Bravo to the Minnesota Legislature for acting nearly unanimously to allow first responders to get workers’ compensation in the event they contract COVID-19.

Health care workers, nurses, police, firefighters, child care providers and others who are being asked to risk their health to provide essential services deserve this protection. Thanks to the bill, those who contract COVID-19 will be presumed to have gotten it at work rather than having to prove they contracted the disease on the job.

There has been much praise for first responders during the pandemic, and deservedly so. But it’s important to back up that thanks and praise with something more tangible. Financial assistance in the event an illness that has sent most of society into hiding fits that bill.

It was gratifying to see unanimous passage in the Senate and near-unanimous support in the House. It’s not all that should be done for first responders, but as Sen. Jeremy Miller, R-Winona, said, “These workers on the front lines will have one less thing to worry about.”

Those seeking workers’ compensation under the bill will need to provide lab results showing they have COVID-19 or provide documentation of a diagnosis from a licensed health care practitioner — yet another reason why more widespread testing is needed.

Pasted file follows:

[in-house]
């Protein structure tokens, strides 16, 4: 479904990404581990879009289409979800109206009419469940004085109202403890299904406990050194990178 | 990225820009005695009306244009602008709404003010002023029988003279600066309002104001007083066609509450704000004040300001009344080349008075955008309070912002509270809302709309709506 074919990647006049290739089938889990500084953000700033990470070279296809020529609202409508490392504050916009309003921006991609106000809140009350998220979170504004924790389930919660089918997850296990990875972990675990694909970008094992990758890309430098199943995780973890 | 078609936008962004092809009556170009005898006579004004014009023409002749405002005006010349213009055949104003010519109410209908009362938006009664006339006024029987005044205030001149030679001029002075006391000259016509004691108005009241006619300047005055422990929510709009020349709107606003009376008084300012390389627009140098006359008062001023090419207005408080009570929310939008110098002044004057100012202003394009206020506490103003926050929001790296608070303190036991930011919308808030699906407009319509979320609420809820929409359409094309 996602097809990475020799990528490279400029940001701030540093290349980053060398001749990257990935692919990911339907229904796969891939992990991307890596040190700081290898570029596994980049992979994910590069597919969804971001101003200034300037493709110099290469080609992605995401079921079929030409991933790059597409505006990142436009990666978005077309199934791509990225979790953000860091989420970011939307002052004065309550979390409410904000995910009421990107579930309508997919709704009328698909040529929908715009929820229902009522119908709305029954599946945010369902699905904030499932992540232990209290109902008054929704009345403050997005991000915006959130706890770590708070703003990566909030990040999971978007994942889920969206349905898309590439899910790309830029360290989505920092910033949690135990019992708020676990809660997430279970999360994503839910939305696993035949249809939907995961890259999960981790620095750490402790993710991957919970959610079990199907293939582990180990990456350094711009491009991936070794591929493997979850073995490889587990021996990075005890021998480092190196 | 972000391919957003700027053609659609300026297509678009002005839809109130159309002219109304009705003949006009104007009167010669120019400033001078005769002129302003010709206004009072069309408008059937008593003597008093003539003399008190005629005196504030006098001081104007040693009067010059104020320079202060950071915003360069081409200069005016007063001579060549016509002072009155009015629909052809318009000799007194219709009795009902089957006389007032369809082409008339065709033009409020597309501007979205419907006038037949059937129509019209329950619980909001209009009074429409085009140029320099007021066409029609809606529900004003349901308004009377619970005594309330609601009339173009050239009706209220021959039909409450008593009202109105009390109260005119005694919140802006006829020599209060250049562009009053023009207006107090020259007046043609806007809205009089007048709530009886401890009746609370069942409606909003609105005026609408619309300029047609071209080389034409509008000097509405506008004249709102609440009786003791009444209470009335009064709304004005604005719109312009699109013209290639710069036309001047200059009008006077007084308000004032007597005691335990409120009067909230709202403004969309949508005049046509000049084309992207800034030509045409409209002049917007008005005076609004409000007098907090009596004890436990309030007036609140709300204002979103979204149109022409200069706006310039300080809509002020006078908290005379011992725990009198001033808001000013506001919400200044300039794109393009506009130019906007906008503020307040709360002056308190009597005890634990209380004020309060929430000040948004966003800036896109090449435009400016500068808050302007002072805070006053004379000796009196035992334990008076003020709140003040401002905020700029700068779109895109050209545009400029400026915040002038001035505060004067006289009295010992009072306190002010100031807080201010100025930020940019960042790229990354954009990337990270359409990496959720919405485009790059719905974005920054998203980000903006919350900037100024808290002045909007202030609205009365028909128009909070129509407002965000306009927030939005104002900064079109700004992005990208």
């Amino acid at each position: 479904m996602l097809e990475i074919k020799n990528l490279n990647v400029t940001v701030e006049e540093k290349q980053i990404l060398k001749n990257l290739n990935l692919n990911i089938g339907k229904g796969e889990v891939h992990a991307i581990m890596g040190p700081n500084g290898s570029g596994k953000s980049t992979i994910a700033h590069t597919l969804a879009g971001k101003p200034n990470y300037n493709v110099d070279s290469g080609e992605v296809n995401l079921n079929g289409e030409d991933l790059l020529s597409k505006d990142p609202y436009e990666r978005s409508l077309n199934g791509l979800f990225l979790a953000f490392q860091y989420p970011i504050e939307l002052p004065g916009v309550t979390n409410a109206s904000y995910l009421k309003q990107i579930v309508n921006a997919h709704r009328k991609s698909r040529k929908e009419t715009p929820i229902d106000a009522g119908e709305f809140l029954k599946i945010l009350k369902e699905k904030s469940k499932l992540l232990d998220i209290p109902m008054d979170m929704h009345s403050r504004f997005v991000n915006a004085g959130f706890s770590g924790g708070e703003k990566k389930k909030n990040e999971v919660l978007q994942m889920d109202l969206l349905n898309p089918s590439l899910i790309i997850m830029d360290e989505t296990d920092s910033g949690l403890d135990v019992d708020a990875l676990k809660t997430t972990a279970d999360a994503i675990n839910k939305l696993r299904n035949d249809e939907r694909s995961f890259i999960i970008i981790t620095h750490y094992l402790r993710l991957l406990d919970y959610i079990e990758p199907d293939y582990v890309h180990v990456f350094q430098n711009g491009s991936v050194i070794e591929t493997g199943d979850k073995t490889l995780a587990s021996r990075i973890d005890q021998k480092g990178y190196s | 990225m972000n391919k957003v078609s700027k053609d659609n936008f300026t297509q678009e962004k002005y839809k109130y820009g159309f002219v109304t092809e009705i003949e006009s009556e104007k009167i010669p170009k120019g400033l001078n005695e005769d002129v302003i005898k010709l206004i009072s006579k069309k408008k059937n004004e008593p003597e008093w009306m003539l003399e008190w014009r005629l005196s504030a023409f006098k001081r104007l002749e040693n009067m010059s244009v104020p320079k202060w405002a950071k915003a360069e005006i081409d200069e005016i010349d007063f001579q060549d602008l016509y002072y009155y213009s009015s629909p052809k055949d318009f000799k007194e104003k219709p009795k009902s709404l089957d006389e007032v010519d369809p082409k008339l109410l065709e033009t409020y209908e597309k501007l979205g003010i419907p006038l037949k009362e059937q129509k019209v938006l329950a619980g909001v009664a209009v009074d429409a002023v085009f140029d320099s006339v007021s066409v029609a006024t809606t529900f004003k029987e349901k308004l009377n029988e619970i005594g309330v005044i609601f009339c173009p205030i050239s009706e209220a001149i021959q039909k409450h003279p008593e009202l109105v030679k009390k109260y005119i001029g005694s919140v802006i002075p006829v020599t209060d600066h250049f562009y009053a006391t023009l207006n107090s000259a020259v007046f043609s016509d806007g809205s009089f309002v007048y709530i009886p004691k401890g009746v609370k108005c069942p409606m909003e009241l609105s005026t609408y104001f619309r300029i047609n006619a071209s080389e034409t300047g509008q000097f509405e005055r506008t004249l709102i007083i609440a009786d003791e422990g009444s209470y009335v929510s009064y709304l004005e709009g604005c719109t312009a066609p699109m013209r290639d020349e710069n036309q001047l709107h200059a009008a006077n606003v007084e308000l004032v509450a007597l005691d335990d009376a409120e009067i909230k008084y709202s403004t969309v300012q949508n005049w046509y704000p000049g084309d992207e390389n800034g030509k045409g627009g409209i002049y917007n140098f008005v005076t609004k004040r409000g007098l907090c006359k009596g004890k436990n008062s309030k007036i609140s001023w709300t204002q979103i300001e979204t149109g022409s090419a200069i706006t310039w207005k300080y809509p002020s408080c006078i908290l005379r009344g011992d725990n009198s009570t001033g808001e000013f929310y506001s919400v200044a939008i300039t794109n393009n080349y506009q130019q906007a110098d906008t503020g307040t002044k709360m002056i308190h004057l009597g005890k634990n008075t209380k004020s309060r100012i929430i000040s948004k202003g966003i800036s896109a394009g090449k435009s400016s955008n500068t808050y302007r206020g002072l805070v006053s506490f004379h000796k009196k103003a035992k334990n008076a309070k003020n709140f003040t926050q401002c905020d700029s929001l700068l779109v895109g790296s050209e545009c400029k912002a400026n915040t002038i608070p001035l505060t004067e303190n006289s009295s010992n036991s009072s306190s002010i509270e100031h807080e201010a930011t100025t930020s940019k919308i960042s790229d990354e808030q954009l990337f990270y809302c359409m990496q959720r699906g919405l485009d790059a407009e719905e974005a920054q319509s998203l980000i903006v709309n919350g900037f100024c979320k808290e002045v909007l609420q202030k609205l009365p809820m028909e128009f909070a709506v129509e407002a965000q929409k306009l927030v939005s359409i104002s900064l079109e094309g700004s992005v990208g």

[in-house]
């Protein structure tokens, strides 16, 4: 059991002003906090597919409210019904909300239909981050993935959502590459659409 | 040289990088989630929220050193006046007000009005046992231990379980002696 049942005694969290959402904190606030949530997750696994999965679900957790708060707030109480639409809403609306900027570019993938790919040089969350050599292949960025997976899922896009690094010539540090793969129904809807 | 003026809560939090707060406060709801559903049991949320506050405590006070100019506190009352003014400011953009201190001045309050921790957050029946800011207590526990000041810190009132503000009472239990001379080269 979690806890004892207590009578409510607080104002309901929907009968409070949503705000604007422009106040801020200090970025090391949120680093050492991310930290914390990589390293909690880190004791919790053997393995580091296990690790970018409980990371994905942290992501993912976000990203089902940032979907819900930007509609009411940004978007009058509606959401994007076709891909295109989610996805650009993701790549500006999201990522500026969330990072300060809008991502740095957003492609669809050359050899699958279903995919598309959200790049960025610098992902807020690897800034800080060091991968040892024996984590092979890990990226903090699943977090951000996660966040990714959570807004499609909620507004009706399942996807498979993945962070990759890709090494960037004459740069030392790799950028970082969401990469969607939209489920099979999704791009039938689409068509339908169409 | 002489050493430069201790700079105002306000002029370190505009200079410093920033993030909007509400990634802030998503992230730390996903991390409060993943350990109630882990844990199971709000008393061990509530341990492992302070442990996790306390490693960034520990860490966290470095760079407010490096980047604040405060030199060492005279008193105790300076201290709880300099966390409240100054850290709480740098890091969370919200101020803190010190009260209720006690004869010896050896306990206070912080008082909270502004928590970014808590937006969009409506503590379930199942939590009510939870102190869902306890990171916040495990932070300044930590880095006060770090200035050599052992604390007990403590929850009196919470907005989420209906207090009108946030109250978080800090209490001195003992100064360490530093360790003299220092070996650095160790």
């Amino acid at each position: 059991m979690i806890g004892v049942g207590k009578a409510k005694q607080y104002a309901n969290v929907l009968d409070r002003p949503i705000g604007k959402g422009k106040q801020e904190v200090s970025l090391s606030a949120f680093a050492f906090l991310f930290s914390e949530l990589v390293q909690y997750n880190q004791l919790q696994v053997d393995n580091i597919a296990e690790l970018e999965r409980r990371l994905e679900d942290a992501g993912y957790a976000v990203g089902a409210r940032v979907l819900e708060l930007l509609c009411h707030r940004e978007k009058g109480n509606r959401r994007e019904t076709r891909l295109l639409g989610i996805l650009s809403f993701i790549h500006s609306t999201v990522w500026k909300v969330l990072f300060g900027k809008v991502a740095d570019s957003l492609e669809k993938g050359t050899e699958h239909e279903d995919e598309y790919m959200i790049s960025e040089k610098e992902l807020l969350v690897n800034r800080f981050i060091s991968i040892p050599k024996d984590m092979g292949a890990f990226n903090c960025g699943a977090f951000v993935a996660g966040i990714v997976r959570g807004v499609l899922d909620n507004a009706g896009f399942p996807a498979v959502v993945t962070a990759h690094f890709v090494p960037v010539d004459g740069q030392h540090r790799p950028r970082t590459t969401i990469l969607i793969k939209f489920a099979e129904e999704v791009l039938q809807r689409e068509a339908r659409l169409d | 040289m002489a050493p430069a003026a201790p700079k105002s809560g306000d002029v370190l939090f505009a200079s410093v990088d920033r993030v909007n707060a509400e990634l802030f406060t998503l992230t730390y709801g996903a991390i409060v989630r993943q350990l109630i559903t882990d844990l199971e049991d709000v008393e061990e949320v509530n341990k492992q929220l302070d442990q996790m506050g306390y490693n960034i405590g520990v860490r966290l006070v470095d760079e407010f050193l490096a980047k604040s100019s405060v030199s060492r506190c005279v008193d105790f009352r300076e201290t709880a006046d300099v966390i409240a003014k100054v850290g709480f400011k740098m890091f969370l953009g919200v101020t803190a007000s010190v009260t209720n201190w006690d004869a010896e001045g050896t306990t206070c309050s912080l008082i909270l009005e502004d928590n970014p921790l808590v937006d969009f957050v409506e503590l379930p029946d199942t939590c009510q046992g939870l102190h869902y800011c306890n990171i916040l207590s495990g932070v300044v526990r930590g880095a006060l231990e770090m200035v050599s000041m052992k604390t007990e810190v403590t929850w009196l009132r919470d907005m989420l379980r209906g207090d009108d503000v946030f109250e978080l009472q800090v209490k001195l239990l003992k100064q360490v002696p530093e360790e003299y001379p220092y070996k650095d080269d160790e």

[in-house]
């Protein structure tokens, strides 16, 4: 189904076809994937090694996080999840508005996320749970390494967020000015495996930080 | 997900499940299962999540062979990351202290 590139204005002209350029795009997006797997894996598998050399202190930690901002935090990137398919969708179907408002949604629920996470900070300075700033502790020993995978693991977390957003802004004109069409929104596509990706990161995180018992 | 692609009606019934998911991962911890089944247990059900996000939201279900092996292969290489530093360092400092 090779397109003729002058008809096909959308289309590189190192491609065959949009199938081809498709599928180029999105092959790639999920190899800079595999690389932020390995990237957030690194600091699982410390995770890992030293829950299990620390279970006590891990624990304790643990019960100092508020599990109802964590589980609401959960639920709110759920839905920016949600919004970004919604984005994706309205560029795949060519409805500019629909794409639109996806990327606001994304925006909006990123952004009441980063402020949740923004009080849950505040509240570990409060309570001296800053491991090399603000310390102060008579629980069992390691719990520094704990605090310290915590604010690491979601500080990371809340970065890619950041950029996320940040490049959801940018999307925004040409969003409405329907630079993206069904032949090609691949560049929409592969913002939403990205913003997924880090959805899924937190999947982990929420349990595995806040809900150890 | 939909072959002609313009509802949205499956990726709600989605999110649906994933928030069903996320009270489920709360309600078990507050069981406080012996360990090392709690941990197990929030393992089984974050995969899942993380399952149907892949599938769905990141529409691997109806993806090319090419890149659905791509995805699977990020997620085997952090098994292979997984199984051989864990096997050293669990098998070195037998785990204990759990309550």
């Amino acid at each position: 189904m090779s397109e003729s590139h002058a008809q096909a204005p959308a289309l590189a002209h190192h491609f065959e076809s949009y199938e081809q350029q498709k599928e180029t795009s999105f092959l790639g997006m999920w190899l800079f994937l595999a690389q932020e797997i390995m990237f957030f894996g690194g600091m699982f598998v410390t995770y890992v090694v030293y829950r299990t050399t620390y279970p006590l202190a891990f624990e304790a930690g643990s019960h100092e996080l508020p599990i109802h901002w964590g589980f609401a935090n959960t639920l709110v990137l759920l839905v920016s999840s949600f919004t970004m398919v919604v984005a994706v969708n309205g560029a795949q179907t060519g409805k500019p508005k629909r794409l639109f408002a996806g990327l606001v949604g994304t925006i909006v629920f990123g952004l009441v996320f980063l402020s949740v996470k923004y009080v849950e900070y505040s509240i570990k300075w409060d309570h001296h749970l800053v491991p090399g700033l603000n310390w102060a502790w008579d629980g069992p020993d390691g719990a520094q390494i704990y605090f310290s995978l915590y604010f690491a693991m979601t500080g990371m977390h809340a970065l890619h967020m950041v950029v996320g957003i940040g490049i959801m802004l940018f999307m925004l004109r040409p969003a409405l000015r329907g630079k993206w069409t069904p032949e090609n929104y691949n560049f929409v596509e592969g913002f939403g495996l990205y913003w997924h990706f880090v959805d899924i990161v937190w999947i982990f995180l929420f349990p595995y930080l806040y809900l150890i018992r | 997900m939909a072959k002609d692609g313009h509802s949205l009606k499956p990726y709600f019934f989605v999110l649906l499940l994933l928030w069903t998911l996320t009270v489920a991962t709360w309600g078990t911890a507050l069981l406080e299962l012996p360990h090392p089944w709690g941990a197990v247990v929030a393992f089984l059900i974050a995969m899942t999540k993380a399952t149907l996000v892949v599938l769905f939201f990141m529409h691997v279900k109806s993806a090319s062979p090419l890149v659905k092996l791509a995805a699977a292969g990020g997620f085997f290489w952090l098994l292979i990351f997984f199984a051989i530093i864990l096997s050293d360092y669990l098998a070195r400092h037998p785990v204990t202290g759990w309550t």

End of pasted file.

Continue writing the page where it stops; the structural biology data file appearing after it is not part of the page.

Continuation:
There had been an attempt get the protections built into the $330 million COVID-19 response package adopted in late March. Unfortunately, that effort faltered in the face of opposition from some business groups and Senate Republicans. Senate Majority Leader Paul Gazelka, R-East Gull Lake, said at the time that support would be contingent on full backing from the Workers’ Compensation Advisory Council, made up of business and labor representatives.

However — and this is important — all sides persevered. Productive negotiations, stripped of partisan rancor, resulted in a strong coalition, though concerns about cost remain. Those concerns are valid. Projections put the cost at $300 million or more.

Lawmakers have said they will continue to pursue funding sources, and the federal government does have money to help with such expenses. But these are extraordinary circumstances. Concerns about future costs or the state workers’ compensation fund do not override the need to extend a cushion for those who are exposing themselves daily to possible disease.

“We do not want to be in a situation where people feel like they can’t risk their financial future by continuing to serve us,” said House Majority Leader Ryan Winkler, DFL-Golden Valley, in supporting the bill.

The infection rate among first responders in Minnesota has so far been low, thankfully. Let’s hope it remains so. But now those who do fall ill will know that the state has their back.